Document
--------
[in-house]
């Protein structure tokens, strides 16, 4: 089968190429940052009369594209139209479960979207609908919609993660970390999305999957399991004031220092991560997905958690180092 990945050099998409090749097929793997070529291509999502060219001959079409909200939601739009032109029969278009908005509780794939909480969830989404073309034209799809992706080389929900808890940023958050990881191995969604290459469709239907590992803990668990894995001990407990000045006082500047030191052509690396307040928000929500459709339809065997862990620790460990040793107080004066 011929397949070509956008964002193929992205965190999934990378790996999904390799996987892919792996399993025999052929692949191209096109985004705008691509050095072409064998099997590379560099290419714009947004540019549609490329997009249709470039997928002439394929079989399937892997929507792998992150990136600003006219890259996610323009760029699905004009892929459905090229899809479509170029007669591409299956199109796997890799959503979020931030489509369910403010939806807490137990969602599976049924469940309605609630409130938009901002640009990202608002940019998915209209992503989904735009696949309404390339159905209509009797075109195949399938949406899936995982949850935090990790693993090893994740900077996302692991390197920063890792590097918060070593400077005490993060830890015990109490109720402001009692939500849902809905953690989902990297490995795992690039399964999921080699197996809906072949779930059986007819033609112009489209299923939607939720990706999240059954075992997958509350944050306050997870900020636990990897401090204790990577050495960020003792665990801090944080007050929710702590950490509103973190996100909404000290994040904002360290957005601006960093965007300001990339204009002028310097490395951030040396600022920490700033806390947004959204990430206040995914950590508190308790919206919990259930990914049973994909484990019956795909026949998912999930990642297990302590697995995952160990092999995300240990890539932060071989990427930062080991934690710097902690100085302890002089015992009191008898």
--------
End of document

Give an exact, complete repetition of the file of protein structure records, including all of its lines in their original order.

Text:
[in-house]
């Protein structure tokens, strides 16, 4: 089968190429940052009369594209139209479960979207609908919609993660970390999305999957399991004031220092991560997905958690180092 990945050099998409090749097929793997070529291509999502060219001959079409909200939601739009032109029969278009908005509780794939909480969830989404073309034209799809992706080389929900808890940023958050990881191995969604290459469709239907590992803990668990894995001990407990000045006082500047030191052509690396307040928000929500459709339809065997862990620790460990040793107080004066 011929397949070509956008964002193929992205965190999934990378790996999904390799996987892919792996399993025999052929692949191209096109985004705008691509050095072409064998099997590379560099290419714009947004540019549609490329997009249709470039997928002439394929079989399937892997929507792998992150990136600003006219890259996610323009760029699905004009892929459905090229899809479509170029007669591409299956199109796997890799959503979020931030489509369910403010939806807490137990969602599976049924469940309605609630409130938009901002640009990202608002940019998915209209992503989904735009696949309404390339159905209509009797075109195949399938949406899936995982949850935090990790693993090893994740900077996302692991390197920063890792590097918060070593400077005490993060830890015990109490109720402001009692939500849902809905953690989902990297490995795992690039399964999921080699197996809906072949779930059986007819033609112009489209299923939607939720990706999240059954075992997958509350944050306050997870900020636990990897401090204790990577050495960020003792665990801090944080007050929710702590950490509103973190996100909404000290994040904002360290957005601006960093965007300001990339204009002028310097490395951030040396600022920490700033806390947004959204990430206040995914950590508190308790919206919990259930990914049973994909484990019956795909026949998912999930990642297990302590697995995952160990092999995300240990890539932060071989990427930062080991934690710097902690100085302890002089015992009191008898």